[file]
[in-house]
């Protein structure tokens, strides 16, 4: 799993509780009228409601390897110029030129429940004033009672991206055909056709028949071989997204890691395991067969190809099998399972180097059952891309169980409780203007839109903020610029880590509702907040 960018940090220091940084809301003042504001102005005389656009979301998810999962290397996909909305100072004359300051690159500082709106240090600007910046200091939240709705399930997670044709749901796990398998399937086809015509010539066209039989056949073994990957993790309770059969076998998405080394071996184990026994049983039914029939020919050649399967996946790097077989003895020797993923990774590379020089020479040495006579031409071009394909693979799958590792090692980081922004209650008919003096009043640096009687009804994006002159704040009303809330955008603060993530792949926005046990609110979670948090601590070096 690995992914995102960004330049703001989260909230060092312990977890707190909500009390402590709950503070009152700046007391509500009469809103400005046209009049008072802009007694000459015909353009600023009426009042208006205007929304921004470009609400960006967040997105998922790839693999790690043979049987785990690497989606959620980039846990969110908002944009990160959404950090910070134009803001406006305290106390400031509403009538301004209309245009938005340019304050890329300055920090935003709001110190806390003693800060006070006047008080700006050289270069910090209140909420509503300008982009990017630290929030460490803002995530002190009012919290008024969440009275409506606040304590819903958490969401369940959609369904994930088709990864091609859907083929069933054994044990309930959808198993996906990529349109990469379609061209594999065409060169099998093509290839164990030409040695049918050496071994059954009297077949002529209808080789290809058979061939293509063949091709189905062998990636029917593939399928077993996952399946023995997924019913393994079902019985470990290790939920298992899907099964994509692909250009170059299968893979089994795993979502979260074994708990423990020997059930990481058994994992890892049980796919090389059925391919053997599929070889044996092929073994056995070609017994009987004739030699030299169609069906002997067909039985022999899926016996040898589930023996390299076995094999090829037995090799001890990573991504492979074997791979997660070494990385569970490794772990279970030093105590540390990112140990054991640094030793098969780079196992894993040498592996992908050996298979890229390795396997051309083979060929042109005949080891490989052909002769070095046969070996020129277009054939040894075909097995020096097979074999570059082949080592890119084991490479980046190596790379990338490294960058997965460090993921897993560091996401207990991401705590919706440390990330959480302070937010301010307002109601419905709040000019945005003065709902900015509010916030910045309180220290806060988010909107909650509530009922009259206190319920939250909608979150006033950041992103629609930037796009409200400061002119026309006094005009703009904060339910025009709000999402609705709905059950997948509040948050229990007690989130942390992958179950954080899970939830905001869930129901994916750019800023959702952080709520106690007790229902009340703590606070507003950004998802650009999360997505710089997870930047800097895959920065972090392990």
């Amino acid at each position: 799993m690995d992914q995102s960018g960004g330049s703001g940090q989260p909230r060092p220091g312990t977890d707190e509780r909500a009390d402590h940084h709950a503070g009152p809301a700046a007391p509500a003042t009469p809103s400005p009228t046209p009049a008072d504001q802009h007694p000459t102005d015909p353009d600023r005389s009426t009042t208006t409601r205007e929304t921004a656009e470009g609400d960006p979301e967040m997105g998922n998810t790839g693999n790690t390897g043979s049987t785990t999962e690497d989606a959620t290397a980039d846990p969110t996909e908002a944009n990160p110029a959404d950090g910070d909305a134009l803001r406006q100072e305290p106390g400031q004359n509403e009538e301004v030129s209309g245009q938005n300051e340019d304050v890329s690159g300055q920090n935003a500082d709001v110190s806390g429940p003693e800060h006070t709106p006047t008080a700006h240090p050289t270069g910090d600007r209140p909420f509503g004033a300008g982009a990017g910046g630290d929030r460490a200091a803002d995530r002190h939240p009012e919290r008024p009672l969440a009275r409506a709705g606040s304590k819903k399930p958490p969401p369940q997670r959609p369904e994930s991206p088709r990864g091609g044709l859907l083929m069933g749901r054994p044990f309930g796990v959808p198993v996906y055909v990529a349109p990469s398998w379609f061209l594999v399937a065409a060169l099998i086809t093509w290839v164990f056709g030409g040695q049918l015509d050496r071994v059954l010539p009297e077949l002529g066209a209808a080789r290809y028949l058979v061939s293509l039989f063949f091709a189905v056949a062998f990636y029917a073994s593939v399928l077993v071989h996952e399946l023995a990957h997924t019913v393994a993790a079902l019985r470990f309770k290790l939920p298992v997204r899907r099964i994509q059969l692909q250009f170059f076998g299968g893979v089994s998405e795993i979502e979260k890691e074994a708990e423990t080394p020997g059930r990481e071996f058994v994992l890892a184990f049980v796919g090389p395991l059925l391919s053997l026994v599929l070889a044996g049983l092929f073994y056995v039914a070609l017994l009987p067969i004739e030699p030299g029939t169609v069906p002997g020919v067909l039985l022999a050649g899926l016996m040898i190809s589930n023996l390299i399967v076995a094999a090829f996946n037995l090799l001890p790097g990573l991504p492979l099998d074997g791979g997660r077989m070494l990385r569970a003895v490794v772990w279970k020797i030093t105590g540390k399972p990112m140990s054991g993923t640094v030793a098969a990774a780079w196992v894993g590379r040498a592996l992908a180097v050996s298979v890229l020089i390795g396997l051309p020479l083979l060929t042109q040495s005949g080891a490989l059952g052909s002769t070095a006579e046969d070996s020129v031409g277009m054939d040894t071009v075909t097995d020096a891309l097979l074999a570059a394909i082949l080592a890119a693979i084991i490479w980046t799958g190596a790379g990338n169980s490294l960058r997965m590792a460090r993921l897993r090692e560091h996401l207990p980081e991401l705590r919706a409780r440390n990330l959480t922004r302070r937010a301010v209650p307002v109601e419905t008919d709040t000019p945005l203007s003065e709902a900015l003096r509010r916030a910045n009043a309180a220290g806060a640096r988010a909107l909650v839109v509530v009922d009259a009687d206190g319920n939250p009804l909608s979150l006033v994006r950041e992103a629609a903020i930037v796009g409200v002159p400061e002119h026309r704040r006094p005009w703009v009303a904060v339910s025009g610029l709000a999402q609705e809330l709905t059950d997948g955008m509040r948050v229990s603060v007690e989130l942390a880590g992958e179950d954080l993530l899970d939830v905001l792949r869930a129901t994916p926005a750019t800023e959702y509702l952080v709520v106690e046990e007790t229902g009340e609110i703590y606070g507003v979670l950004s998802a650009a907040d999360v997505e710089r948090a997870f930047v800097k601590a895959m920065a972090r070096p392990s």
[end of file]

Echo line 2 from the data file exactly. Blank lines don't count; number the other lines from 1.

């Protein structure tokens, strides 16, 4: 799993509780009228409601390897110029030129429940004033009672991206055909056709028949071989997204890691395991067969190809099998399972180097059952891309169980409780203007839109903020610029880590509702907040 960018940090220091940084809301003042504001102005005389656009979301998810999962290397996909909305100072004359300051690159500082709106240090600007910046200091939240709705399930997670044709749901796990398998399937086809015509010539066209039989056949073994990957993790309770059969076998998405080394071996184990026994049983039914029939020919050649399967996946790097077989003895020797993923990774590379020089020479040495006579031409071009394909693979799958590792090692980081922004209650008919003096009043640096009687009804994006002159704040009303809330955008603060993530792949926005046990609110979670948090601590070096 690995992914995102960004330049703001989260909230060092312990977890707190909500009390402590709950503070009152700046007391509500009469809103400005046209009049008072802009007694000459015909353009600023009426009042208006205007929304921004470009609400960006967040997105998922790839693999790690043979049987785990690497989606959620980039846990969110908002944009990160959404950090910070134009803001406006305290106390400031509403009538301004209309245009938005340019304050890329300055920090935003709001110190806390003693800060006070006047008080700006050289270069910090209140909420509503300008982009990017630290929030460490803002995530002190009012919290008024969440009275409506606040304590819903958490969401369940959609369904994930088709990864091609859907083929069933054994044990309930959808198993996906990529349109990469379609061209594999065409060169099998093509290839164990030409040695049918050496071994059954009297077949002529209808080789290809058979061939293509063949091709189905062998990636029917593939399928077993996952399946023995997924019913393994079902019985470990290790939920298992899907099964994509692909250009170059299968893979089994795993979502979260074994708990423990020997059930990481058994994992890892049980796919090389059925391919053997599929070889044996092929073994056995070609017994009987004739030699030299169609069906002997067909039985022999899926016996040898589930023996390299076995094999090829037995090799001890990573991504492979074997791979997660070494990385569970490794772990279970030093105590540390990112140990054991640094030793098969780079196992894993040498592996992908050996298979890229390795396997051309083979060929042109005949080891490989052909002769070095046969070996020129277009054939040894075909097995020096097979074999570059082949080592890119084991490479980046190596790379990338490294960058997965460090993921897993560091996401207990991401705590919706440390990330959480302070937010301010307002109601419905709040000019945005003065709902900015509010916030910045309180220290806060988010909107909650509530009922009259206190319920939250909608979150006033950041992103629609930037796009409200400061002119026309006094005009703009904060339910025009709000999402609705709905059950997948509040948050229990007690989130942390992958179950954080899970939830905001869930129901994916750019800023959702952080709520106690007790229902009340703590606070507003950004998802650009999360997505710089997870930047800097895959920065972090392990």